Monday, February 22, 2010

Figuring Out What You're Responsible For

It takes some real thought and experience to decide what you are responsible for in life. In fact, it is something that I guess is never really settled in life. We figure and refigure about this.

If my friend is in trouble, how much responsibility do I feel to take their side. What will I do practically to help, if I can. If a stranger is in need, how much responsibility do I feel and what will I do? Will I just think of their trouble and walk on, or will I perhaps, stop, and talk to them, and then decide whether to take any further action.

Or, say I have caused somewhat of a conflict. Should I just move on and let everybody deal with it however they choose to, or should I try to smooth things over?

I know someone who is really struggling. Should I just think kindly of them or actually contact them? When I pray for someone, when does my prayer become false because as the 'Housemartins' used to sing: "It's time to end the prayer. Listen what I'm saying. Get up off of those knees!"

Clearly, the answer varies from situation to situation. In some ways, I am responsible for everything - for all my fellow humans in this world. Or, at least I owe others something, whatever that may mean in this situation or that. But, I am also limited. How I define my limitations in relation to my fellow humans' needs determines my character.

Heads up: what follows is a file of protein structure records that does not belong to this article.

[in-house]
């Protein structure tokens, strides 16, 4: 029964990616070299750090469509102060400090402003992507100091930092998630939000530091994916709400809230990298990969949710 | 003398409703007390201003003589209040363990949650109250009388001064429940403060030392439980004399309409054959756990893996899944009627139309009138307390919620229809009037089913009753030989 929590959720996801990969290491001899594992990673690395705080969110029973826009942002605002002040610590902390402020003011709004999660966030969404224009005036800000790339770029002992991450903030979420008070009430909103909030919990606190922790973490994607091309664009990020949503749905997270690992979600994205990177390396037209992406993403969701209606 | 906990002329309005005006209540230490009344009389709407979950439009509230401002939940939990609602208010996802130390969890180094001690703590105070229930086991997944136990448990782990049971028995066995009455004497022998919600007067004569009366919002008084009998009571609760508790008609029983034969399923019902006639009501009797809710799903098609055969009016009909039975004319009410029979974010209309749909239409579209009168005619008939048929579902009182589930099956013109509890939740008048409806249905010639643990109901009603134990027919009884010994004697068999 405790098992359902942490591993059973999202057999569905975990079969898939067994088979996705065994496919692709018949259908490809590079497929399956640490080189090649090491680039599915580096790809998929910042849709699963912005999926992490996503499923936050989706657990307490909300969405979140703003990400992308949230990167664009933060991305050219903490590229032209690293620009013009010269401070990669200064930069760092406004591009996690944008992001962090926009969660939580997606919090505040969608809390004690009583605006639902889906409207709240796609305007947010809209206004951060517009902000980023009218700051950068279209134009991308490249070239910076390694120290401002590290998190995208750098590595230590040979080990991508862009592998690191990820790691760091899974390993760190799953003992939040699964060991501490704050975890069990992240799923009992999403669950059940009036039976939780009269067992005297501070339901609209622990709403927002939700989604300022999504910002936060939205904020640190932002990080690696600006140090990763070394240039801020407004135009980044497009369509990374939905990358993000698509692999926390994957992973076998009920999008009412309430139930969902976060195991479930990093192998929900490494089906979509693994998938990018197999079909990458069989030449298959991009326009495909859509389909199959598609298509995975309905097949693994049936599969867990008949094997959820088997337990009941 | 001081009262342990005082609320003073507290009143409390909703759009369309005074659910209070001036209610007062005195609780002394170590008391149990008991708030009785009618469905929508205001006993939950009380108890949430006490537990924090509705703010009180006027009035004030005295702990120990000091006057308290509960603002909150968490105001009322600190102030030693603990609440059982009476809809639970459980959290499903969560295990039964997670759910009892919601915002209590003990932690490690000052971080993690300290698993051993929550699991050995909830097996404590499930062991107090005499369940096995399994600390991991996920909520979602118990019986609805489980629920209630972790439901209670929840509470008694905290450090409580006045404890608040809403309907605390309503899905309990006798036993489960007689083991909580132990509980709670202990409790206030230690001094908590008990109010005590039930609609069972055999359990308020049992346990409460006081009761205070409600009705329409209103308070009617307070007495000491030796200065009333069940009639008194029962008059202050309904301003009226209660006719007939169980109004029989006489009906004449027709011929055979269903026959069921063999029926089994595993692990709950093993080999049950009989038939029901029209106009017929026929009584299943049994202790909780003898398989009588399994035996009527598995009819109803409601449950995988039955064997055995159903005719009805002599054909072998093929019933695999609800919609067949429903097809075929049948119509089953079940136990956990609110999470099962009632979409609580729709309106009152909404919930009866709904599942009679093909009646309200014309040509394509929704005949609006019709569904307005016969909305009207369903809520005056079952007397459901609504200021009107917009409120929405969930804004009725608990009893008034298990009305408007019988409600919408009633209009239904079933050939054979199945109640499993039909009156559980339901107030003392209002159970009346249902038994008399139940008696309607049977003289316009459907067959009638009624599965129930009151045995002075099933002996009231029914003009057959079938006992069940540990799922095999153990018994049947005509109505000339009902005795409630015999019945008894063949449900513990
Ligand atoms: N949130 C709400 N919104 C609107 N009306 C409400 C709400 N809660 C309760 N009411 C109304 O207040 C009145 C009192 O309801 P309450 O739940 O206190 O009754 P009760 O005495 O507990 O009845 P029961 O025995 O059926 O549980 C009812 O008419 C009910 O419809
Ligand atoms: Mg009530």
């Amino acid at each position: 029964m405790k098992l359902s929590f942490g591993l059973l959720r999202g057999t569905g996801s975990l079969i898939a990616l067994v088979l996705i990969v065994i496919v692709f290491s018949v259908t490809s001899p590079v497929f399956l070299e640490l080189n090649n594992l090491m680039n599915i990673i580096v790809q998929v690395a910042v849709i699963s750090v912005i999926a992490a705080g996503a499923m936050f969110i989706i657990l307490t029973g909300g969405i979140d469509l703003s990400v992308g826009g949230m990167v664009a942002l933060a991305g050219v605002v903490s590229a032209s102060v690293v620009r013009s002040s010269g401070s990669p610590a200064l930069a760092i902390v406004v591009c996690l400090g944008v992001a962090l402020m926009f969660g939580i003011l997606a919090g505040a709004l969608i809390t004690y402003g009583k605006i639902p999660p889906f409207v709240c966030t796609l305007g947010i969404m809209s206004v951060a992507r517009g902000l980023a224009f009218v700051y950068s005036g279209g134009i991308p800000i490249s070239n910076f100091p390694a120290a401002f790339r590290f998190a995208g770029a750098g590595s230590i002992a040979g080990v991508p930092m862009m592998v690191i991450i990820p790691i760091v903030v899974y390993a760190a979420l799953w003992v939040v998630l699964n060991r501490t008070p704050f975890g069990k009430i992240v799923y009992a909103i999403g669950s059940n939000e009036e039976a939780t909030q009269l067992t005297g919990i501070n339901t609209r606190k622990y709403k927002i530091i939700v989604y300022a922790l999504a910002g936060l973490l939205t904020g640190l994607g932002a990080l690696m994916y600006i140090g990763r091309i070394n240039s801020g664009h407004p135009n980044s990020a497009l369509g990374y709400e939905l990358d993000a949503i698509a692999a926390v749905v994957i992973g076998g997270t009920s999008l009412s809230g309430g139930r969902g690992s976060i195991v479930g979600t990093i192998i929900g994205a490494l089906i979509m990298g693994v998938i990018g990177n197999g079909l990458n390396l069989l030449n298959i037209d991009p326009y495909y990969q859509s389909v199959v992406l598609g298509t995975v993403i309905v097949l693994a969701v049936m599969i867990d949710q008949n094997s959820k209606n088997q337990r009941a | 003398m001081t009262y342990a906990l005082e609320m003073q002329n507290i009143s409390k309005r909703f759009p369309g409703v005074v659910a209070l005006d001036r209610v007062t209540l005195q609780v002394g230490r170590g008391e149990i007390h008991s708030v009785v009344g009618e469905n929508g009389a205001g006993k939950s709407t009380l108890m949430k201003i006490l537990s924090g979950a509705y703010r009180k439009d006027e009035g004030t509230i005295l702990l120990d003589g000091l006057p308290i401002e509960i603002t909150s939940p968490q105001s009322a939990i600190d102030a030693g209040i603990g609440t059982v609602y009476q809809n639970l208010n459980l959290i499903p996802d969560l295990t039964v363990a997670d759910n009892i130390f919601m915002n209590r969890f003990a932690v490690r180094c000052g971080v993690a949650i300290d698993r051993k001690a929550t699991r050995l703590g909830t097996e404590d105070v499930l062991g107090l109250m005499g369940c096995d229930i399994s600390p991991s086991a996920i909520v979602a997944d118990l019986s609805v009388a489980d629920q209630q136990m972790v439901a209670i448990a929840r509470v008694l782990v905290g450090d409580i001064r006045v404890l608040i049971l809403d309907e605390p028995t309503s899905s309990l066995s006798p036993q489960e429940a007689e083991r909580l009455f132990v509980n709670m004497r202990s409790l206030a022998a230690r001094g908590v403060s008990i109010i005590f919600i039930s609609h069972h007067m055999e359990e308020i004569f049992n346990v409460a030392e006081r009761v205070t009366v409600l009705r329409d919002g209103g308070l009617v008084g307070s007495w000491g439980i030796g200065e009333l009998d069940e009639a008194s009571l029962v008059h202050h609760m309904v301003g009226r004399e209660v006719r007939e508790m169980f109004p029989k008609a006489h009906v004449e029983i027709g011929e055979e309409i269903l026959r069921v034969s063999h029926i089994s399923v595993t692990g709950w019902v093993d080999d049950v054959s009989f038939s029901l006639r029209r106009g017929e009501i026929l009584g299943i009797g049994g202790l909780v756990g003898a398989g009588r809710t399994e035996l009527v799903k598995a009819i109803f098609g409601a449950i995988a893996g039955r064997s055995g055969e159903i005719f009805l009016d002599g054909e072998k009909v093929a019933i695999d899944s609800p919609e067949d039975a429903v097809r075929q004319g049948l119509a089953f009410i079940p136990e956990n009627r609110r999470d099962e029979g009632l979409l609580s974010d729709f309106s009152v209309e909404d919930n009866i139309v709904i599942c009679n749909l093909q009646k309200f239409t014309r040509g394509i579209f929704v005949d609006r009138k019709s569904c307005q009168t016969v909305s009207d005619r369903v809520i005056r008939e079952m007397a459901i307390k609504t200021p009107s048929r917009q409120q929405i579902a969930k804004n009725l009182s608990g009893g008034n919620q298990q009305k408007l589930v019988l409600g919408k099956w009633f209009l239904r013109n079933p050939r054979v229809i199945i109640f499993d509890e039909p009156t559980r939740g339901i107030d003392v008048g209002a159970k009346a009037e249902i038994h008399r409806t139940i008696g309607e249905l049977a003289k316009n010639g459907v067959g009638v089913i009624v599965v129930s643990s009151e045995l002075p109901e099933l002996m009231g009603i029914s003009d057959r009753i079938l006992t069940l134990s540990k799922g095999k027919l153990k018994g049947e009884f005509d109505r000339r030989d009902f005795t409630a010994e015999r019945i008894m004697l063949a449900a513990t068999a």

To feel some burden or responsibility for others troubles, even when you haven't caused them, is to feel some of the Spirit of God in your soul. But, as Paul says, we "bear this heavenly treasure in earthen vessels." How to bear this holy love and burden in pots of clay, that is the question.

But, for this post, I want to conclude by saying that looking out at others' trouble and walling yourself off from it by saying: "it's not my problem," just seems against the Spirit of God in this world. In the next post, I want to get a little farther into this question about what it means to live with concern for others while coming to terms with your own personal limitations/needs.